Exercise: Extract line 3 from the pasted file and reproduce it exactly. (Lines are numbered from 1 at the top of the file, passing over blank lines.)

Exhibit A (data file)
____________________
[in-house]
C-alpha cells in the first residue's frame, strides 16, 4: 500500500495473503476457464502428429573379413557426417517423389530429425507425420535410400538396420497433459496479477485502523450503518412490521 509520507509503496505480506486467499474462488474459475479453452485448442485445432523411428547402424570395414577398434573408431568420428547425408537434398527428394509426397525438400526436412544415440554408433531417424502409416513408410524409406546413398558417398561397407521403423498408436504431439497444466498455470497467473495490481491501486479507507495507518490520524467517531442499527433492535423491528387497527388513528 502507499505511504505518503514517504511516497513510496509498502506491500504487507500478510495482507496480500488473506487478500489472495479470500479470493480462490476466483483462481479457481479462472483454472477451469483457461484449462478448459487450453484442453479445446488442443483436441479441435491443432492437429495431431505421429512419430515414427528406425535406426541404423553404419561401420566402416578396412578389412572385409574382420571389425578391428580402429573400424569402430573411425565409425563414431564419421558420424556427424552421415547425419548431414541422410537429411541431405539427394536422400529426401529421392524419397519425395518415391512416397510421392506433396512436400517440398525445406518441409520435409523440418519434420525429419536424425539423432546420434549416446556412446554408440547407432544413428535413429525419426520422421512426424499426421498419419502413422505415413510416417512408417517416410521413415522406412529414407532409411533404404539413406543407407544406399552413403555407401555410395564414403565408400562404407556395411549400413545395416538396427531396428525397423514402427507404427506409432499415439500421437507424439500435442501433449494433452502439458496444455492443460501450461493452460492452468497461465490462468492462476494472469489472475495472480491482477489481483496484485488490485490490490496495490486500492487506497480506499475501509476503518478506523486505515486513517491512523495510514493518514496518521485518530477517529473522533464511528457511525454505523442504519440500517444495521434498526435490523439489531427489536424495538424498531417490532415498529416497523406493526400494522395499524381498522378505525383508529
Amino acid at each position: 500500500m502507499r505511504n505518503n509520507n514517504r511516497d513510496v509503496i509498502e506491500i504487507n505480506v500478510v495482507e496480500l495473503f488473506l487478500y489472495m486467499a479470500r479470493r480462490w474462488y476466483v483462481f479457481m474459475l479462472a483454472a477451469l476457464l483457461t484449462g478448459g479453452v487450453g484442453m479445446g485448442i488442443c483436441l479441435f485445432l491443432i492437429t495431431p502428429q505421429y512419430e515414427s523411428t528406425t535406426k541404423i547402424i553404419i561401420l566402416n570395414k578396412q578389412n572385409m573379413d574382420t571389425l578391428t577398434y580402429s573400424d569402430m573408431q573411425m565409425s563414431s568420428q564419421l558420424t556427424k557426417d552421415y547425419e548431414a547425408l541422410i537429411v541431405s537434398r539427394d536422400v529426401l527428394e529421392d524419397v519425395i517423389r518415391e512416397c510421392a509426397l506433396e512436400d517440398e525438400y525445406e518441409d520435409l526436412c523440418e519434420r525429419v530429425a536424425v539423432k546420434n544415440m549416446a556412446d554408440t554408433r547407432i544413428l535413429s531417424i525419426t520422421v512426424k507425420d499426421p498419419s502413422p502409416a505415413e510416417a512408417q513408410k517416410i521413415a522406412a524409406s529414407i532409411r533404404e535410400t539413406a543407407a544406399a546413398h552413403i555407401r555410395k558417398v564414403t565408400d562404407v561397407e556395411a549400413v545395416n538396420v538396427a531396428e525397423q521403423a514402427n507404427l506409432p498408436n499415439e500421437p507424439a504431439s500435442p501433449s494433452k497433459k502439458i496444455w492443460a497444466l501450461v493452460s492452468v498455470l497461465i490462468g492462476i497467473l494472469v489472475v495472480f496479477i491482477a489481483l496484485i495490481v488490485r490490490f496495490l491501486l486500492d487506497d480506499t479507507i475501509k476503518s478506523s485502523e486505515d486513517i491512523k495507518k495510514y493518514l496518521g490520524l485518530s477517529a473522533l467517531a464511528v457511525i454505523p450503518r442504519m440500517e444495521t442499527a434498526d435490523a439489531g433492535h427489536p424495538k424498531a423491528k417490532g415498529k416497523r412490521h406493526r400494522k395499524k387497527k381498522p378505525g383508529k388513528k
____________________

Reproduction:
Amino acid at each position: 500500500m502507499r505511504n505518503n509520507n514517504r511516497d513510496v509503496i509498502e506491500i504487507n505480506v500478510v495482507e496480500l495473503f488473506l487478500y489472495m486467499a479470500r479470493r480462490w474462488y476466483v483462481f479457481m474459475l479462472a483454472a477451469l476457464l483457461t484449462g478448459g479453452v487450453g484442453m479445446g485448442i488442443c483436441l479441435f485445432l491443432i492437429t495431431p502428429q505421429y512419430e515414427s523411428t528406425t535406426k541404423i547402424i553404419i561401420l566402416n570395414k578396412q578389412n572385409m573379413d574382420t571389425l578391428t577398434y580402429s573400424d569402430m573408431q573411425m565409425s563414431s568420428q564419421l558420424t556427424k557426417d552421415y547425419e548431414a547425408l541422410i537429411v541431405s537434398r539427394d536422400v529426401l527428394e529421392d524419397v519425395i517423389r518415391e512416397c510421392a509426397l506433396e512436400d517440398e525438400y525445406e518441409d520435409l526436412c523440418e519434420r525429419v530429425a536424425v539423432k546420434n544415440m549416446a556412446d554408440t554408433r547407432i544413428l535413429s531417424i525419426t520422421v512426424k507425420d499426421p498419419s502413422p502409416a505415413e510416417a512408417q513408410k517416410i521413415a522406412a524409406s529414407i532409411r533404404e535410400t539413406a543407407a544406399a546413398h552413403i555407401r555410395k558417398v564414403t565408400d562404407v561397407e556395411a549400413v545395416n538396420v538396427a531396428e525397423q521403423a514402427n507404427l506409432p498408436n499415439e500421437p507424439a504431439s500435442p501433449s494433452k497433459k502439458i496444455w492443460a497444466l501450461v493452460s492452468v498455470l497461465i490462468g492462476i497467473l494472469v489472475v495472480f496479477i491482477a489481483l496484485i495490481v488490485r490490490f496495490l491501486l486500492d487506497d480506499t479507507i475501509k476503518s478506523s485502523e486505515d486513517i491512523k495507518k495510514y493518514l496518521g490520524l485518530s477517529a473522533l467517531a464511528v457511525i454505523p450503518r442504519m440500517e444495521t442499527a434498526d435490523a439489531g433492535h427489536p424495538k424498531a423491528k417490532g415498529k416497523r412490521h406493526r400494522k395499524k387497527k381498522p378505525g383508529k388513528k